"... (A)s is often the case when dealing with a municipality, the management company continues to be tossed around from one government division to another like a ping-pong ball, with no one actually taking responsibility or explaining why (we) are still being denied (our) long-term rental license."

The Sun News asked Kruea what specifically needs to changed at the Pace View apartments to qualify for a long-term business license. He first responded that they need to hire an architect and submit a plan, and when asked what would need to be included in that plan, he wrote, "That's what the architect will determine."

Where will the residents go?

Skyline noted in its statement that the buildings' units have been deemed safe and inhabitable by government housing programs, including the Myrtle Beach Housing Authority, which has 31 of its housing voucher recipients at Pace View with yearlong leases, according to Carol McCall, operations manager for the authority.

McCall said MBHA is requesting that the city allow the residents on housing vouchers there be allowed to stay through the end of their leases, and she's concerned they will otherwise end up homeless.

Housing voucher recipients are required to find their own housing, which must fall within an area's fair market value and pass inspection, and McCall said they already have 30 other voucher holders having difficulties looking for places to live.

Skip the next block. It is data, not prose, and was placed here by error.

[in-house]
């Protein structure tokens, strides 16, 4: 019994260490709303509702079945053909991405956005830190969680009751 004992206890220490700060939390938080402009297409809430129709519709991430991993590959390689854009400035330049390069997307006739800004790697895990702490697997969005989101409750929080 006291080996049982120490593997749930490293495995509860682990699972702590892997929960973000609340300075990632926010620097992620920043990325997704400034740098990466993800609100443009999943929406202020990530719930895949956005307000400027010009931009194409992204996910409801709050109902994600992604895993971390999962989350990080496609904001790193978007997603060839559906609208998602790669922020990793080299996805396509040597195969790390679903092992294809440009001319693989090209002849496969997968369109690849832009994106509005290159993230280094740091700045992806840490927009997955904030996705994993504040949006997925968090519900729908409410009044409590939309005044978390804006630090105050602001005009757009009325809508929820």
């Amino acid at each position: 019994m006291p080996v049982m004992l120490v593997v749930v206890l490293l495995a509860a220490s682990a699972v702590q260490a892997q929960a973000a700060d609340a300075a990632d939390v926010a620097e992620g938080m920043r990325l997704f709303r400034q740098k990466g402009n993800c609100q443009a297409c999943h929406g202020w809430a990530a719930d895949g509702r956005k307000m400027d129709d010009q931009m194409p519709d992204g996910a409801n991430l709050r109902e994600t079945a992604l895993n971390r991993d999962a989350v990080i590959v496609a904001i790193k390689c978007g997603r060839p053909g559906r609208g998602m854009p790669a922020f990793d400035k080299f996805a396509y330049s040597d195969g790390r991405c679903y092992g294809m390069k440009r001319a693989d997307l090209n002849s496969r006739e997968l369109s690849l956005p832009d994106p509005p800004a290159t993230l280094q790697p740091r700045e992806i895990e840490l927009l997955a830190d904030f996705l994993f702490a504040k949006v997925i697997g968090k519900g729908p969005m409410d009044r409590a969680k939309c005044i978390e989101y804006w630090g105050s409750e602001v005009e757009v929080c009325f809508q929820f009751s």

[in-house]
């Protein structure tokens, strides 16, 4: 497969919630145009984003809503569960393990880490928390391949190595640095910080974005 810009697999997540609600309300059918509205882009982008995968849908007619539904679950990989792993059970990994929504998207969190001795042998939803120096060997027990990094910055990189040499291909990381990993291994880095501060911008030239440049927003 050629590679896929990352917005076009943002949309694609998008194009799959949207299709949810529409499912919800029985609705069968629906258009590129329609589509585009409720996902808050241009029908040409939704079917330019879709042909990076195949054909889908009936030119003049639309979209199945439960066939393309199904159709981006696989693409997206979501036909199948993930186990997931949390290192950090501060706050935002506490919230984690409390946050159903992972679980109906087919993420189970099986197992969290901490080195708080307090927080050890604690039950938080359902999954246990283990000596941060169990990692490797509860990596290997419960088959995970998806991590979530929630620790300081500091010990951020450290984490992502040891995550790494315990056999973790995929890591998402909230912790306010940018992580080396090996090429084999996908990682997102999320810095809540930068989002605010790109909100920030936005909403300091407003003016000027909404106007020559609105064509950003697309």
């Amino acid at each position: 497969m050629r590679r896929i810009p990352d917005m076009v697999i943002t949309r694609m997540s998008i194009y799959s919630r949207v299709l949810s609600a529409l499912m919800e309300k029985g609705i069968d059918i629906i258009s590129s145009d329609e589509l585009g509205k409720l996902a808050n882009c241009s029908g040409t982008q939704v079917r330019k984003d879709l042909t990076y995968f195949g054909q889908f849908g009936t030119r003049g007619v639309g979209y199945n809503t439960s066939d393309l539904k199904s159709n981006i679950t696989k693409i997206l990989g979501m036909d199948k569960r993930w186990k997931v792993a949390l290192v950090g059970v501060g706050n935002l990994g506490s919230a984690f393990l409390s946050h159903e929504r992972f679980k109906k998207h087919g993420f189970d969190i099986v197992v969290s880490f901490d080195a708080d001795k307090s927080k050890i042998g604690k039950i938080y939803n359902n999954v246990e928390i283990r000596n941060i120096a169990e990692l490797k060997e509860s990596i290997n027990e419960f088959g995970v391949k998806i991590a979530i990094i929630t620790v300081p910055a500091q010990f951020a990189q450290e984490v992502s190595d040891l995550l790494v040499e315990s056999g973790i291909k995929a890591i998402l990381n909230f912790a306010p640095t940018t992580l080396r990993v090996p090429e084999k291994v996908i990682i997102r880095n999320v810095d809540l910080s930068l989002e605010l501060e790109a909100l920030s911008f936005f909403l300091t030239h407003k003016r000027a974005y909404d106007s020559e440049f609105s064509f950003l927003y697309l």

"(The Myrtle Beach area is) short on units, and prices have gone up astronomically," she said.

James and Leslie Mullins, who just renewed their lease at Pace View II through their voucher in January, said they "lucked into" their apartment, recalling how difficult it was to find a landlord willing to work with the housing authority.

"We're happy, we take care of each other," James Mullins said of the community full of low-income residents. "If the city wants us out, it should be on them to make sure we have somewhere to go."

Kruea wrote that city officials have been encouraging Eastern Carolina Housing Organization to relocate residents of the properties "for a while now."

ECHO is currently providing rental assistance to 17 Pace View residents, including 10 veterans, according to Joey Smoak, the nonprofit's chief executive officer, though many others there could now seek ECHO's help if they're displaced.

Smoak recalled city officials first bringing this potential need to his staff's attention late last year, but nothing was official until this recent court action.

Like McCall, Smoak said a lack of available affordable housing units is a major problem in trying to move these residents, describing the chances of being able to help them all move elsewhere within 30 days as "slim to none." He said he'd also urge city officials to give residents more time

Neither ECHO, nor the Housing Authority of Myrtle Beach was aware the Pace View apartments were only permitted to operate short-term rentals when they placed residents there, according to Smoak and McCall.

Terry Hayes, another Pace View II resident, said he felt the city was targeting the properties because of their historical associations with crime and drugs, instead of seeing that current management and tenants have been cleaning the area up from that past.